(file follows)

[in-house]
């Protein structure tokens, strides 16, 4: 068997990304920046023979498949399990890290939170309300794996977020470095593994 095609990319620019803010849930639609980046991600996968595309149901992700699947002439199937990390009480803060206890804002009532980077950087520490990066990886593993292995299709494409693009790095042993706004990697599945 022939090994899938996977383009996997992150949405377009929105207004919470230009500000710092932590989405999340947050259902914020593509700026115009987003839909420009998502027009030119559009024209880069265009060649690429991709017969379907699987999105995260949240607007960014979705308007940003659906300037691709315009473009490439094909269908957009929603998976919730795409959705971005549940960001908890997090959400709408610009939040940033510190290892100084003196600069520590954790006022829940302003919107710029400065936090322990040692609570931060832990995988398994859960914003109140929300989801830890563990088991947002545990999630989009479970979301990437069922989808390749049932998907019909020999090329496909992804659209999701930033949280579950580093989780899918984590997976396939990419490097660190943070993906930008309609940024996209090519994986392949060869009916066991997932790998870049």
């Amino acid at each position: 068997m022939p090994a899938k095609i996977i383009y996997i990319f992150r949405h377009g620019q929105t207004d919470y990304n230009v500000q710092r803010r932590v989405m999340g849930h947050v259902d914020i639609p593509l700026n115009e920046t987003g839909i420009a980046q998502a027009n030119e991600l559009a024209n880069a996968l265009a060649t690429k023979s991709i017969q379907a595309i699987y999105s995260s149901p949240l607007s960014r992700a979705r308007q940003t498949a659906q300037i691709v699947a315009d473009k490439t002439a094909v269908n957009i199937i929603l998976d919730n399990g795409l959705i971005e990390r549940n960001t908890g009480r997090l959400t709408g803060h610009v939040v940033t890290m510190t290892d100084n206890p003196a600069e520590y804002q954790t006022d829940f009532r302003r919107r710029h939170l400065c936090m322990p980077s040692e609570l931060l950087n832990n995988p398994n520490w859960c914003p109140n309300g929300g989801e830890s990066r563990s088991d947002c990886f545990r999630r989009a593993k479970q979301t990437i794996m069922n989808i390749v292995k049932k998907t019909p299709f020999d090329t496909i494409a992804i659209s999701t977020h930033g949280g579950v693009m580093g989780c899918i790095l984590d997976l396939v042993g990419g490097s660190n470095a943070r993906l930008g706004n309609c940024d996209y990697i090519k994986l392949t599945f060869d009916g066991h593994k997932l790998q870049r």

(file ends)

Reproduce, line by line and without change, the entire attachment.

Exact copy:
[in-house]
């Protein structure tokens, strides 16, 4: 068997990304920046023979498949399990890290939170309300794996977020470095593994 095609990319620019803010849930639609980046991600996968595309149901992700699947002439199937990390009480803060206890804002009532980077950087520490990066990886593993292995299709494409693009790095042993706004990697599945 022939090994899938996977383009996997992150949405377009929105207004919470230009500000710092932590989405999340947050259902914020593509700026115009987003839909420009998502027009030119559009024209880069265009060649690429991709017969379907699987999105995260949240607007960014979705308007940003659906300037691709315009473009490439094909269908957009929603998976919730795409959705971005549940960001908890997090959400709408610009939040940033510190290892100084003196600069520590954790006022829940302003919107710029400065936090322990040692609570931060832990995988398994859960914003109140929300989801830890563990088991947002545990999630989009479970979301990437069922989808390749049932998907019909020999090329496909992804659209999701930033949280579950580093989780899918984590997976396939990419490097660190943070993906930008309609940024996209090519994986392949060869009916066991997932790998870049």
């Amino acid at each position: 068997m022939p090994a899938k095609i996977i383009y996997i990319f992150r949405h377009g620019q929105t207004d919470y990304n230009v500000q710092r803010r932590v989405m999340g849930h947050v259902d914020i639609p593509l700026n115009e920046t987003g839909i420009a980046q998502a027009n030119e991600l559009a024209n880069a996968l265009a060649t690429k023979s991709i017969q379907a595309i699987y999105s995260s149901p949240l607007s960014r992700a979705r308007q940003t498949a659906q300037i691709v699947a315009d473009k490439t002439a094909v269908n957009i199937i929603l998976d919730n399990g795409l959705i971005e990390r549940n960001t908890g009480r997090l959400t709408g803060h610009v939040v940033t890290m510190t290892d100084n206890p003196a600069e520590y804002q954790t006022d829940f009532r302003r919107r710029h939170l400065c936090m322990p980077s040692e609570l931060l950087n832990n995988p398994n520490w859960c914003p109140n309300g929300g989801e830890s990066r563990s088991d947002c990886f545990r999630r989009a593993k479970q979301t990437i794996m069922n989808i390749v292995k049932k998907t019909p299709f020999d090329t496909i494409a992804i659209s999701t977020h930033g949280g579950v693009m580093g989780c899918i790095l984590d997976l396939v042993g990419g490097s660190n470095a943070r993906l930008g706004n309609c940024d996209y990697i090519k994986l392949t599945f060869d009916g066991h593994k997932l790998q870049r």